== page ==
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Kidney Stones Health Center

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Ureteroscopy

For this procedure the surgeon, often a urologist, doesn't make any incisions (cuts in the body). He or she first inserts a thin viewing instrument (ureteroscope) into the urethra (the tube that leads from the outside of the body to the bladder). Then the doctor passes the ureteroscope through the bladder and the ureter, to get to where the kidney stone is located.

See a picture of ureteroscopy camera.gif.

Recommended Related to Kidney Stones

Understanding Kidney Stones -- the Basics

Kidney stones are created when certain substances in urine -- including calcium, oxalate, and sometimes uric acid -- crystallize. These minerals and salts form crystals, which can then join together and form a kidney stone. Kidney stones usually form within the kidney, where urine collects before flowing into the ureter, the tube that leads to the bladder. Small kidney stones are able to pass out of the body in the urine -- and may go completely unnoticed by you. But larger stones can irritate...

Read the Understanding Kidney Stones -- the Basics article > >

  • The urologist removes the kidney stone with forceps or by using an instrument with a "basket" that grabs the stone.
  • Smaller stones can be removed all in one piece. Larger stones may need to be broken up before they can be removed.
  • Several types of instruments are available to break up stones. But most urologists prefer to use a laser.

The urologist can also use the ureteroscope to reach a kidney stone that is stuck in the ureter just after it leaves the kidney. He or she may then try to push the stone back up into the kidney. After the stone is back in the kidney, the stone may be broken up using lithotripsy camera.gif.

What To Expect After Treatment

Most people are able to go home the same day of the procedure. But you may need to stay in the hospital. If you do, the stay is usually no more than 24 to 48 hours.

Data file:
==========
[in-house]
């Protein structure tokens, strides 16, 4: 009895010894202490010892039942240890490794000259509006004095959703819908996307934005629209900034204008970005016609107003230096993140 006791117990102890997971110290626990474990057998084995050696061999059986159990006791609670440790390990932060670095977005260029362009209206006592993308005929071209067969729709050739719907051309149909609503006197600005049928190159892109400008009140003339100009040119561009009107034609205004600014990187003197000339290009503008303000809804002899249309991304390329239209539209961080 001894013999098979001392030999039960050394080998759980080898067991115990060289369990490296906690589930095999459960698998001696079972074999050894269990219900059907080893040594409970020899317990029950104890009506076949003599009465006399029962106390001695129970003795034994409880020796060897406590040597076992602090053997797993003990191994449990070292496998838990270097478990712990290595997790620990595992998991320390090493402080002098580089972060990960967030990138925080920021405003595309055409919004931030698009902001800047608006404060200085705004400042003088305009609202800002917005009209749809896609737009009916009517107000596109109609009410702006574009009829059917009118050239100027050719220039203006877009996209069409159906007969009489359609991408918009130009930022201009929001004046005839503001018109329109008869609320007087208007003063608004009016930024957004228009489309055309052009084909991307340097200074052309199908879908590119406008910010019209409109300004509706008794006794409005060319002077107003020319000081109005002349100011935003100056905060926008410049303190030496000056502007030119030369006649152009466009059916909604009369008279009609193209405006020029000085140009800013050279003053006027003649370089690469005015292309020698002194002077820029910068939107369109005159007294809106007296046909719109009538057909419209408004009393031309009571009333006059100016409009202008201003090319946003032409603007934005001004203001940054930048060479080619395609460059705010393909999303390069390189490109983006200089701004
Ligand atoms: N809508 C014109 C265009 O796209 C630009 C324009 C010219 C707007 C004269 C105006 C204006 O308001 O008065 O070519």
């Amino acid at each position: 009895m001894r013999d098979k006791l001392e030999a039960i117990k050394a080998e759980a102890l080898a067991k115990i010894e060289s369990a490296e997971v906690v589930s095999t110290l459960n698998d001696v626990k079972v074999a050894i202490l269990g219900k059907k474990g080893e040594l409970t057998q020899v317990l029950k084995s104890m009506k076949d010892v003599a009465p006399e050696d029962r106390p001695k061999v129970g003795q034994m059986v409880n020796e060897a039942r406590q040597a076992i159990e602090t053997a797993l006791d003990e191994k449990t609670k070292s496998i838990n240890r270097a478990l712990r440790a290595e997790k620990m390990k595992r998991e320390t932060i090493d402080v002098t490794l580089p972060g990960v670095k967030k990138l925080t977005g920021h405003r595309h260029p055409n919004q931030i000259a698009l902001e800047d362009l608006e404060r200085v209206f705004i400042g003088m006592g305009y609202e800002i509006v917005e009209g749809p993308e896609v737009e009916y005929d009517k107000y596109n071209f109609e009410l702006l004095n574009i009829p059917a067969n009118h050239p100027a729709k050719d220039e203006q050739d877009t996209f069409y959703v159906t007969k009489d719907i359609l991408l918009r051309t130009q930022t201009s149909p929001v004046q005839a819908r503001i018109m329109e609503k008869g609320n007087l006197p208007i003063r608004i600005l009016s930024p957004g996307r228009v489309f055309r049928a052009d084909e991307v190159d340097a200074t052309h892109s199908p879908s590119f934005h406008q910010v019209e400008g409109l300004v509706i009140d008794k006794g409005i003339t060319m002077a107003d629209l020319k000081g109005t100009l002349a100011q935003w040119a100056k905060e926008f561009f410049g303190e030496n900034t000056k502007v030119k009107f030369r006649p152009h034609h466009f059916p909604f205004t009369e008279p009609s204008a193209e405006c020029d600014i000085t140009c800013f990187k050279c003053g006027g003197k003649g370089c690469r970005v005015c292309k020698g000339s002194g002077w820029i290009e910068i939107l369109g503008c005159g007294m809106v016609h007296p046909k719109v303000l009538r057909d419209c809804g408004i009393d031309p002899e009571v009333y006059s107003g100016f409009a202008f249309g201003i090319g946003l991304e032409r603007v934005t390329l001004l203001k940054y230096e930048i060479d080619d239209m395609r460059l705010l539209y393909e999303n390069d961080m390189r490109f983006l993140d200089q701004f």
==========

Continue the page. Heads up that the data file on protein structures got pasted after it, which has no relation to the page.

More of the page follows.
For several hours after the procedure you may have a burning feeling when you urinate. This feeling should go away within a day. Drinking a lot of water can help reduce the burning. Your doctor also may recommend you take medicine to numb the burning.

You may have some blood in your urine for 2 or 3 days.

Why It Is Done

Urologists use ureteroscopy to remove stones that are stuck in the ureter and are closer to the bladder than the kidney (in the lower third of the ureter). But newer technology is allowing ureteroscopy to be used even for small stones in or near the kidney.

How Well It Works

Ureteroscopy works for most people.

Risks

Complications are more likely when the stone is close to the kidney (upper third of the ureter) and include:

What To Think About

Ureteroscopy may be more difficult, or not possible, if you have had surgery on the abdomen or pelvis, an injury to the ureter, or an enlarged prostate.

Complete the special treatment information form (PDF)(What is a PDF document?) to help you understand this treatment.

By Healthwise Staff
Primary Medical Reviewer E. Gregory Thompson, MD - Internal Medicine
Specialist Medical Reviewer Tushar J. Vachharajani, MD, FASN, FACP - Nephrology
Last Revised May 2, 2013

WebMD Medical Reference from Healthwise

Last Updated: May 02, 2013
This information is not intended to replace the advice of a doctor. Healthwise disclaims any liability for the decisions you make based on this information.

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